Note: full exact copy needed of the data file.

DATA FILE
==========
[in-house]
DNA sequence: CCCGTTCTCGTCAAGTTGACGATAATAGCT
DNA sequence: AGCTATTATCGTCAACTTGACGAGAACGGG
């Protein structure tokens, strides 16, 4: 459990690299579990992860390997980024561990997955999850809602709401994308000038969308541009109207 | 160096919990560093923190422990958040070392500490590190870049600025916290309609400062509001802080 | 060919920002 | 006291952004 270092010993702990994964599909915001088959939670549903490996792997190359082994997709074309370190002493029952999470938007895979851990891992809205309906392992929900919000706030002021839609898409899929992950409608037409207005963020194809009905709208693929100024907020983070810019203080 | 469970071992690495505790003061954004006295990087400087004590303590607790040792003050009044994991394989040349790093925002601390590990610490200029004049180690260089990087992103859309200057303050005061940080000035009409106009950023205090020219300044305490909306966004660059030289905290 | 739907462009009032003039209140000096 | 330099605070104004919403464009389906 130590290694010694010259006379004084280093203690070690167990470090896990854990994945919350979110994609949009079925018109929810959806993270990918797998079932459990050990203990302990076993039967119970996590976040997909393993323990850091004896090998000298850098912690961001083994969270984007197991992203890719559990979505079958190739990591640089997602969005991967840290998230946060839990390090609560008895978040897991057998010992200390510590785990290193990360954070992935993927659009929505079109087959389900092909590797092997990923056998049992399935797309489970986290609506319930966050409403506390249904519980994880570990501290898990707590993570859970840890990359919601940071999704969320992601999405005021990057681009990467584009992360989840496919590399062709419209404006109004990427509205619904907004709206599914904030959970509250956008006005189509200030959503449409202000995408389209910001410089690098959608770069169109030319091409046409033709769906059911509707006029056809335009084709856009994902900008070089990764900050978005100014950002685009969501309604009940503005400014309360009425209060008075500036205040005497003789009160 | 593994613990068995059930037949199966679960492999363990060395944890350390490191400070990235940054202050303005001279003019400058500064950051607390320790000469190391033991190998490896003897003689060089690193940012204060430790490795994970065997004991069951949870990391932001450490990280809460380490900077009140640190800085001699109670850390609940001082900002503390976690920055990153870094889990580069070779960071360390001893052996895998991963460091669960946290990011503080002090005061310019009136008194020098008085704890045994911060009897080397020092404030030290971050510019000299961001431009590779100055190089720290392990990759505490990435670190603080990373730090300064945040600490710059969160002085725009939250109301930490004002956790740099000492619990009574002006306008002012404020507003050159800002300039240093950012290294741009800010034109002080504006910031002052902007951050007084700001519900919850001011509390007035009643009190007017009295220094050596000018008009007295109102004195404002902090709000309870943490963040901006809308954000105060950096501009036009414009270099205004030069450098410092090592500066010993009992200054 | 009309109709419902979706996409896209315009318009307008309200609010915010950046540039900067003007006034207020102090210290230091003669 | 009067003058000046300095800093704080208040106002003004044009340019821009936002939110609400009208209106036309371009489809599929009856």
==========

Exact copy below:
[in-house]
DNA sequence: CCCGTTCTCGTCAAGTTGACGATAATAGCT
DNA sequence: AGCTATTATCGTCAACTTGACGAGAACGGG
């Protein structure tokens, strides 16, 4: 459990690299579990992860390997980024561990997955999850809602709401994308000038969308541009109207 | 160096919990560093923190422990958040070392500490590190870049600025916290309609400062509001802080 | 060919920002 | 006291952004 270092010993702990994964599909915001088959939670549903490996792997190359082994997709074309370190002493029952999470938007895979851990891992809205309906392992929900919000706030002021839609898409899929992950409608037409207005963020194809009905709208693929100024907020983070810019203080 | 469970071992690495505790003061954004006295990087400087004590303590607790040792003050009044994991394989040349790093925002601390590990610490200029004049180690260089990087992103859309200057303050005061940080000035009409106009950023205090020219300044305490909306966004660059030289905290 | 739907462009009032003039209140000096 | 330099605070104004919403464009389906 130590290694010694010259006379004084280093203690070690167990470090896990854990994945919350979110994609949009079925018109929810959806993270990918797998079932459990050990203990302990076993039967119970996590976040997909393993323990850091004896090998000298850098912690961001083994969270984007197991992203890719559990979505079958190739990591640089997602969005991967840290998230946060839990390090609560008895978040897991057998010992200390510590785990290193990360954070992935993927659009929505079109087959389900092909590797092997990923056998049992399935797309489970986290609506319930966050409403506390249904519980994880570990501290898990707590993570859970840890990359919601940071999704969320992601999405005021990057681009990467584009992360989840496919590399062709419209404006109004990427509205619904907004709206599914904030959970509250956008006005189509200030959503449409202000995408389209910001410089690098959608770069169109030319091409046409033709769906059911509707006029056809335009084709856009994902900008070089990764900050978005100014950002685009969501309604009940503005400014309360009425209060008075500036205040005497003789009160 | 593994613990068995059930037949199966679960492999363990060395944890350390490191400070990235940054202050303005001279003019400058500064950051607390320790000469190391033991190998490896003897003689060089690193940012204060430790490795994970065997004991069951949870990391932001450490990280809460380490900077009140640190800085001699109670850390609940001082900002503390976690920055990153870094889990580069070779960071360390001893052996895998991963460091669960946290990011503080002090005061310019009136008194020098008085704890045994911060009897080397020092404030030290971050510019000299961001431009590779100055190089720290392990990759505490990435670190603080990373730090300064945040600490710059969160002085725009939250109301930490004002956790740099000492619990009574002006306008002012404020507003050159800002300039240093950012290294741009800010034109002080504006910031002052902007951050007084700001519900919850001011509390007035009643009190007017009295220094050596000018008009007295109102004195404002902090709000309870943490963040901006809308954000105060950096501009036009414009270099205004030069450098410092090592500066010993009992200054 | 009309109709419902979706996409896209315009318009307008309200609010915010950046540039900067003007006034207020102090210290230091003669 | 009067003058000046300095800093704080208040106002003004044009340019821009936002939110609400009208209106036309371009489809599929009856």